The Astronomical Significance.There is undeniably some significance to the fact that when one stands at the centre of Stonehenge and looks out over the so-called heelstone (see page 60 of your text) one is looking in the direction of sunrise on the longest day of the year (June 21, Midsummer's Day). This marks the farthest northern sunrise point reached by the sun during the year. We can only speculate whether this was a cause of great religious celebration, or instead a more prosaic harvest (or planting) festival. But the alignment is surely not just an accident. On the other hand, some astronomers and archaeologists have made some really extraodinary claims (see the book `Stonehenge Decoded' by Gerald Hawkins, for instance). Basically they have looked at many possible alignments of one stone with another to see if they point in some important direction, such as to the point on the horizon where Sirius is seen to rise. The problem here is that there are many stones and thus very many possible lines of sight, many of which are bound (by coincidence) to point in an "astronomically interesting" direction. As an extreme example of over-interpretation, consider a suggestion about the use of the so-called Aubrey holes, a ring of 56 holes surrounding Stonehenge. (This suggestion does not come from Gerald Hawkins, by the way.) It so happens that eclipses happen in cycles of about 56 years, a phenomenon known as the Saros. Thus in May 1994 we had a nice eclipse of the sun here in Kingston; 56 years from now, we will see another one very much like it. This could have been known to the ancient Britons. (Certainly other ancient civilizations, such as the Mesopotamians, knew of this regularity, so oral traditions and record-keeping were at least that sophisticated in some places many centuries ago.) It is possible to show, in very contrived fashion, that the Aubrey holes could have been used as an eclipse predictor. The recipe sounds rather complex -- something like this: every day, move a stick from one hole to the next, while at the same time you move another stick in a different direction, skipping every third hole, ...etc etc. To my ears, this sounds rather unlikely; and indeed there is pretty good evidence that this was not the purpose of the Aubrey holes. Recent study has shown that the 56 holes were built long before the rest of Stonehenge, and it is very unlikely that something so complex would have been built first and then the simpler parts (like the aligned heelstone and so forth) added on later. For all we know, the Aubrey holes might simply be something like the locations of the campfires used when the 56 tribes of Wessex got together once a year for a festival. (I have made up that 'explanation', but my point is that we simply do not know for certain. We can only speculate.) Meanwhile, of course, Stonehenge retains an amazing appeal for people. As one who has visited it, I can testify that it has a very special atmosphere. And of course it has figured in a lot of literary and other contexts - for instance, it was the site on which `Tess of the d'Urbervilles' was arrested for murder in the Hardy novel of that name. I have many beautiful figures and modern representations, including examples of the indirect influences Stonehenge has had on our society in architectural and other ways. I would encourage you to borrow these figures from me -- or, better still, to visit the site itself, if you ever get the chance! Previous chapter:Next chapter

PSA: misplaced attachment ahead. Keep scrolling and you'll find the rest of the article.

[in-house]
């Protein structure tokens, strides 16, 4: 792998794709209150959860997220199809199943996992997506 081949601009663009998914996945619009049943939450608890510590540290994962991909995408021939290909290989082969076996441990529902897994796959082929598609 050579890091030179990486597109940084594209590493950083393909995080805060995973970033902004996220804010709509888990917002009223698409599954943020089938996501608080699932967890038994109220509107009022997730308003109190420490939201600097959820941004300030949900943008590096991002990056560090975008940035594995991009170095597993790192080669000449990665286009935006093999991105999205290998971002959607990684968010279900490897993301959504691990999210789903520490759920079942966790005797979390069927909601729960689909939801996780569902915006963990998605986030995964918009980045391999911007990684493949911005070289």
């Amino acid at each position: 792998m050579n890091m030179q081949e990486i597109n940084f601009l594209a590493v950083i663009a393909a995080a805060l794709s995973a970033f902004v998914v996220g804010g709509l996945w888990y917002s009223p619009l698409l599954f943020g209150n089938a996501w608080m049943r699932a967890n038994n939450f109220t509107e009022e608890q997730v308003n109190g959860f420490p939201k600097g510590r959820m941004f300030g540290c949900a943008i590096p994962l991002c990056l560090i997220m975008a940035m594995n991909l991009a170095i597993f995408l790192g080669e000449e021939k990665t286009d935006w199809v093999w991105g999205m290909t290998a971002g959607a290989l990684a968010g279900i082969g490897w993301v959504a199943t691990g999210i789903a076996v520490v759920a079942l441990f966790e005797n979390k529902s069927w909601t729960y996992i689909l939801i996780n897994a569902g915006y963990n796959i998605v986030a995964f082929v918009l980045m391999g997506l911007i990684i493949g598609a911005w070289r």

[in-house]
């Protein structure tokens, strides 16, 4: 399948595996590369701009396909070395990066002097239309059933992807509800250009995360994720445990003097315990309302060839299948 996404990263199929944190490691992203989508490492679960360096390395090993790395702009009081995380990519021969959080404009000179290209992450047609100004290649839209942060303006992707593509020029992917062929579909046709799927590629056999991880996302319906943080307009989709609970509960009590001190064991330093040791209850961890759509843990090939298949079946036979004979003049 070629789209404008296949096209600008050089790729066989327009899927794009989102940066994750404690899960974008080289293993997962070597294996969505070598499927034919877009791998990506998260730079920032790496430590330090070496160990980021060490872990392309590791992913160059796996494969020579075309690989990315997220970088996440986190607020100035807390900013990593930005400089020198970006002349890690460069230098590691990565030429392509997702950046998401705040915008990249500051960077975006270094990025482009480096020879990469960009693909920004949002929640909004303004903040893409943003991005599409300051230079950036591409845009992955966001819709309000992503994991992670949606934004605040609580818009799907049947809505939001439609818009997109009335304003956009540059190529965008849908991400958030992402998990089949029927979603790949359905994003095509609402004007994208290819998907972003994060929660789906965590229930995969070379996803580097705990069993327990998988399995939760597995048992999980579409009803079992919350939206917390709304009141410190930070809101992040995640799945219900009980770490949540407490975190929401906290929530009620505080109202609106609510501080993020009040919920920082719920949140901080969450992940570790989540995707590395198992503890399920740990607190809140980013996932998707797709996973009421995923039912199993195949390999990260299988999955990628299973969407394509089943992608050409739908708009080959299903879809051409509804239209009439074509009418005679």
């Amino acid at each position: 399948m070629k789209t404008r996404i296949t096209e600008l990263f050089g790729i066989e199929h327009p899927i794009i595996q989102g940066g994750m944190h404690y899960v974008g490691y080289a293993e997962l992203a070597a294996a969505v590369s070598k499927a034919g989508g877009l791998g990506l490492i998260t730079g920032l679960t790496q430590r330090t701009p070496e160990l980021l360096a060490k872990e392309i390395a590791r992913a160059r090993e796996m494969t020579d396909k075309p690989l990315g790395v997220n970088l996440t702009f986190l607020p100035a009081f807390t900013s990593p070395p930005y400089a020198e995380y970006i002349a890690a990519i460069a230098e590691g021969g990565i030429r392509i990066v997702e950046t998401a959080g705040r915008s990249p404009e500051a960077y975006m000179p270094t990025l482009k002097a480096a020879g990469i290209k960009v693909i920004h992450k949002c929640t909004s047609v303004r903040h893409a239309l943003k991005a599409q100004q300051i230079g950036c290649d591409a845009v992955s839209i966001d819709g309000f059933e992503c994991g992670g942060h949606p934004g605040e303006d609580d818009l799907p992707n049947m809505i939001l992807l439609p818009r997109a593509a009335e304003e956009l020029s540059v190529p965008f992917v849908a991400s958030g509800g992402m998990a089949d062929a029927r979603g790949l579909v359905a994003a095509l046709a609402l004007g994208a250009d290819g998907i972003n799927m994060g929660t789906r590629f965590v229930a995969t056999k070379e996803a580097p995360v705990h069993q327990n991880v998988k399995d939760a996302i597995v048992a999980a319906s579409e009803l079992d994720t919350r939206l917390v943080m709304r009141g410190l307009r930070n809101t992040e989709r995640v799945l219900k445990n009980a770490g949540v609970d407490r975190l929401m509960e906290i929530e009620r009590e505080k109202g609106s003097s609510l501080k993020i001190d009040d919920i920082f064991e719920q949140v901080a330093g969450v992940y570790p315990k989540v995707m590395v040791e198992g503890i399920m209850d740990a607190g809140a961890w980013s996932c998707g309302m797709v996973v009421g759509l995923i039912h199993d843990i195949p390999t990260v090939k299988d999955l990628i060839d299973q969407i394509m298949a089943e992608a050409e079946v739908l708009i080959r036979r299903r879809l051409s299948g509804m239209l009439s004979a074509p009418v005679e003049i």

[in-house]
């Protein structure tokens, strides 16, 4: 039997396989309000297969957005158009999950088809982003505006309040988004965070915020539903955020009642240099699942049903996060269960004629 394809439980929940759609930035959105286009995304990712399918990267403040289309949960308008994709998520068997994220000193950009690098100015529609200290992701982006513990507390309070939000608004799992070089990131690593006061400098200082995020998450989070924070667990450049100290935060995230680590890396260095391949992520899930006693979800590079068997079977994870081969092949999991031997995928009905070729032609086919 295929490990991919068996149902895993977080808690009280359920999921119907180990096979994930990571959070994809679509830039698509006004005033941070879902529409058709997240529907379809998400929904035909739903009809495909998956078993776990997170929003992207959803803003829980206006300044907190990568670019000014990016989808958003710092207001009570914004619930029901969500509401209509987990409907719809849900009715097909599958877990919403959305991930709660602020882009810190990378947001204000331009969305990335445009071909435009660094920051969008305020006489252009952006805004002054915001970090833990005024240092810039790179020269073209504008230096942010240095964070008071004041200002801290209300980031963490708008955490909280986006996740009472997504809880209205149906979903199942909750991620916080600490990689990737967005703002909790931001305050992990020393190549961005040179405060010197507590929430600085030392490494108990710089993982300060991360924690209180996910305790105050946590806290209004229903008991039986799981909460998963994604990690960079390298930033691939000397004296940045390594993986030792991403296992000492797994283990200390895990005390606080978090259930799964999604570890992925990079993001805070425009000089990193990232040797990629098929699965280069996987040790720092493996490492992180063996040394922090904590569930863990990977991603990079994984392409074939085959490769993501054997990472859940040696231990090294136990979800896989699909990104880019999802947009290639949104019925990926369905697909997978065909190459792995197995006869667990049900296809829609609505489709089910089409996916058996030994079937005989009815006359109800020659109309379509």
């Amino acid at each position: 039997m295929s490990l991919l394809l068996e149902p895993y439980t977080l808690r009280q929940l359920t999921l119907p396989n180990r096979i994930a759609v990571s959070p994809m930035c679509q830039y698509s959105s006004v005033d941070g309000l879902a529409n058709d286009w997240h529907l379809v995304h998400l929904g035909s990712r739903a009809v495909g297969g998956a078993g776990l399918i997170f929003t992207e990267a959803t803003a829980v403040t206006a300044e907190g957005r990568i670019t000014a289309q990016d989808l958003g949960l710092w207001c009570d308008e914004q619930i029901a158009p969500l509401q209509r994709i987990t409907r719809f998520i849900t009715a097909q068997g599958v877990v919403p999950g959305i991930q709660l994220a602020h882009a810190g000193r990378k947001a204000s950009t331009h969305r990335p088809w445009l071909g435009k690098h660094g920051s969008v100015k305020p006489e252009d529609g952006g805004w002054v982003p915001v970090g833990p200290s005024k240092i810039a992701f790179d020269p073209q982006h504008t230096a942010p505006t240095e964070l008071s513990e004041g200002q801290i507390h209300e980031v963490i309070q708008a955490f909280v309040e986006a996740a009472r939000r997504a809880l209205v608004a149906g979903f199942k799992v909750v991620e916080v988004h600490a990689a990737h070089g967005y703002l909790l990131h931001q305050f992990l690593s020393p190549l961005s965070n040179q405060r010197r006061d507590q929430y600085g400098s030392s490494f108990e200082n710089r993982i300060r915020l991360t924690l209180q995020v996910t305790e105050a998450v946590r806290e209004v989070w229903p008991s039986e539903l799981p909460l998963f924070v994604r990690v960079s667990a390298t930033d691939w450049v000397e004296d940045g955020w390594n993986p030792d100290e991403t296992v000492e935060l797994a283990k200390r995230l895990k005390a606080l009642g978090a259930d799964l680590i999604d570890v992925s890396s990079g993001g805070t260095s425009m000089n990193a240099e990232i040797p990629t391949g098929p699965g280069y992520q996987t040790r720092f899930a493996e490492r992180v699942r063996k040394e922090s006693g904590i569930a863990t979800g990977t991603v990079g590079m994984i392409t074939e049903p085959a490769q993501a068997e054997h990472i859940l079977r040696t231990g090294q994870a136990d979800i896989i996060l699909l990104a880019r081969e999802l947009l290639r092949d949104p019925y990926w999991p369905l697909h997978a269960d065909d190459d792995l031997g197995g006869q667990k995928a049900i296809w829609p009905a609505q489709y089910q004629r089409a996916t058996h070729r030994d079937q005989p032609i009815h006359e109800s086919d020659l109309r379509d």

0: Physics 015: The Course Notes, Fall 2004 1: Opening Remarks: Setting the Scene. 2: The Science of Astronomy: 3: The Importance of Scale: A First Conservation Law. 4: The Dominance of Gravity. 5: Looking Up: 6: The Seasons: 7: The Spin of the Earth: Another Conservation Law. 8: The Earth: Shape, Size, and State of Rotation. 9: The Moon: Shape, Size, Nature. 10: The Relative Distances and Sizes of the Sun and Moon: 11: Further Considerations: Planets and Stars. 12: The Moving Earth: 13: Stellar Parallax: The Astronomical Chicken 14: Greek Cosmology: 15: Stonehenge: 16: The Pyramids: 17: Copernicus Suggests a Heliocentric Cosmology: 18: Tycho Brahe, the Master Observer: 19: Kepler the Mystic. 20: Galileo Provides the Proof: 21: Light: Introductory Remarks. 22: Light as a Wave: 23: Light as Particles. 24: Full Spectrum of Light: 25: Interpreting the Emitted Light: 26: Kirchhoff's Laws and Stellar Spectra. 27: Understanding Kirchhoff's Laws. 28: The Doppler Effect: 29: Astronomical Telescopes: 30: The Great Observatories: 31: Making the Most of Optical Astronomy: 32: Adaptive Optics: Beating the Sky. 33: Radio Astronomy: 34: Observing at Other Wavelengths: 35: Isaac Newton's Physics: 36: Newtonian Gravity Explains It All: 37: Weight: 38: The Success of Newtonian Gravity: 39: The Ultimate Failure of Newtonian Gravity: 40: Tsunamis and Tides: 41: The Organization of the Solar System: 42: Solar System Formation: 43: The Age of the Solar System: 44: Planetary Structure: The Earth. 45: Solar System Leftovers: 46: The Vulnerability of the Earth: 47: Venus: 48: Mars: 49: The Search for Martian Life: 50: Physics 015 - Parallel Readings.
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(Tuesday, 20 October, 2020.)